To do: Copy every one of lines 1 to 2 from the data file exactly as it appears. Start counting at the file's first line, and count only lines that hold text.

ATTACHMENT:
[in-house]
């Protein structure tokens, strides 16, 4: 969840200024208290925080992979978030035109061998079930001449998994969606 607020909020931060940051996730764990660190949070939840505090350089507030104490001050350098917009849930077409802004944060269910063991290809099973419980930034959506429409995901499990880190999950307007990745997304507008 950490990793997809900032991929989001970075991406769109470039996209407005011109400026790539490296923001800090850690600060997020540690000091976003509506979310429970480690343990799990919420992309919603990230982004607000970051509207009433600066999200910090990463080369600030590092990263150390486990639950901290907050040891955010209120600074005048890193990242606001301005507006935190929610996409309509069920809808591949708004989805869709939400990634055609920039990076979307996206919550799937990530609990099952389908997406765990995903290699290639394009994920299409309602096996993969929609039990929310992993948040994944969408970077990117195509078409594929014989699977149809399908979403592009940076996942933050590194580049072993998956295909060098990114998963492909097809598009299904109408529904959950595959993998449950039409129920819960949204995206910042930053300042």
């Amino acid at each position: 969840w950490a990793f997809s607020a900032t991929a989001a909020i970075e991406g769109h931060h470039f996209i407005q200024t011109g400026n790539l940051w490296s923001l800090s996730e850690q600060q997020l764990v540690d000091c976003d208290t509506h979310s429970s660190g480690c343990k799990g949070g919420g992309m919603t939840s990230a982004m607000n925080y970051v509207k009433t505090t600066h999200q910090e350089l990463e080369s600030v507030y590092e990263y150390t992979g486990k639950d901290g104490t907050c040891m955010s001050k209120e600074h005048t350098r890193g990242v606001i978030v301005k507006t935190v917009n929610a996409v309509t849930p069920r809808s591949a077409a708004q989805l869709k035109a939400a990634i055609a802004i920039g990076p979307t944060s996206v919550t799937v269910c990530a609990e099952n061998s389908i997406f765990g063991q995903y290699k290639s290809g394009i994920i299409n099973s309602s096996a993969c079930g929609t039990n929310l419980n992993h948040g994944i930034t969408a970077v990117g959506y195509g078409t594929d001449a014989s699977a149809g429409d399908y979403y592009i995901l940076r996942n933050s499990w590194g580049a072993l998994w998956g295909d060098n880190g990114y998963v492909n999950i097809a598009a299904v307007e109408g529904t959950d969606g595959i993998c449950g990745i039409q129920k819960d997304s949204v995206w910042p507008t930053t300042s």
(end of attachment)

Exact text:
[in-house]
């Protein structure tokens, strides 16, 4: 969840200024208290925080992979978030035109061998079930001449998994969606 607020909020931060940051996730764990660190949070939840505090350089507030104490001050350098917009849930077409802004944060269910063991290809099973419980930034959506429409995901499990880190999950307007990745997304507008 950490990793997809900032991929989001970075991406769109470039996209407005011109400026790539490296923001800090850690600060997020540690000091976003509506979310429970480690343990799990919420992309919603990230982004607000970051509207009433600066999200910090990463080369600030590092990263150390486990639950901290907050040891955010209120600074005048890193990242606001301005507006935190929610996409309509069920809808591949708004989805869709939400990634055609920039990076979307996206919550799937990530609990099952389908997406765990995903290699290639394009994920299409309602096996993969929609039990929310992993948040994944969408970077990117195509078409594929014989699977149809399908979403592009940076996942933050590194580049072993998956295909060098990114998963492909097809598009299904109408529904959950595959993998449950039409129920819960949204995206910042930053300042």